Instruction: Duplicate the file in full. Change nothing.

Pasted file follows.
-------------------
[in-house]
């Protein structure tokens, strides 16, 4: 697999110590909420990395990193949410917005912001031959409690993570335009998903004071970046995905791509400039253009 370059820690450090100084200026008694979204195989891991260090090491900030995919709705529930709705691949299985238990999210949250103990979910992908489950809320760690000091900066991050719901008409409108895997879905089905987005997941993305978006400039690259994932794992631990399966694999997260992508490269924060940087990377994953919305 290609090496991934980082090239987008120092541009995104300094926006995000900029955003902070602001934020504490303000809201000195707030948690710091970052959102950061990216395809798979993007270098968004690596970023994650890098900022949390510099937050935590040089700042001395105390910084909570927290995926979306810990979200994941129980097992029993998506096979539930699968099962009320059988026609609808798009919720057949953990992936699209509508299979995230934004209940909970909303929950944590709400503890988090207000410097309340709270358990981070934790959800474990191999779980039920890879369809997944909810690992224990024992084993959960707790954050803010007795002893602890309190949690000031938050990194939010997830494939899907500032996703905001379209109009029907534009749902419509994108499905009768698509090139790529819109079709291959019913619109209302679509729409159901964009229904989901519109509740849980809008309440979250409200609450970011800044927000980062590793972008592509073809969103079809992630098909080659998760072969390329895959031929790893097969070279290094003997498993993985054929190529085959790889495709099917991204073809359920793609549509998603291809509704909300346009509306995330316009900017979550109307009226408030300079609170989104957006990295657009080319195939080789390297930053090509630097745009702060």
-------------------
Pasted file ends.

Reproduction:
[in-house]
């Protein structure tokens, strides 16, 4: 697999110590909420990395990193949410917005912001031959409690993570335009998903004071970046995905791509400039253009 370059820690450090100084200026008694979204195989891991260090090491900030995919709705529930709705691949299985238990999210949250103990979910992908489950809320760690000091900066991050719901008409409108895997879905089905987005997941993305978006400039690259994932794992631990399966694999997260992508490269924060940087990377994953919305 290609090496991934980082090239987008120092541009995104300094926006995000900029955003902070602001934020504490303000809201000195707030948690710091970052959102950061990216395809798979993007270098968004690596970023994650890098900022949390510099937050935590040089700042001395105390910084909570927290995926979306810990979200994941129980097992029993998506096979539930699968099962009320059988026609609808798009919720057949953990992936699209509508299979995230934004209940909970909303929950944590709400503890988090207000410097309340709270358990981070934790959800474990191999779980039920890879369809997944909810690992224990024992084993959960707790954050803010007795002893602890309190949690000031938050990194939010997830494939899907500032996703905001379209109009029907534009749902419509994108499905009768698509090139790529819109079709291959019913619109209302679509729409159901964009229904989901519109509740849980809008309440979250409200609450970011800044927000980062590793972008592509073809969103079809992630098909080659998760072969390329895959031929790893097969070279290094003997498993993985054929190529085959790889495709099917991204073809359920793609549509998603291809509704909300346009509306995330316009900017979550109307009226408030300079609170989104957006990295657009080319195939080789390297930053090509630097745009702060």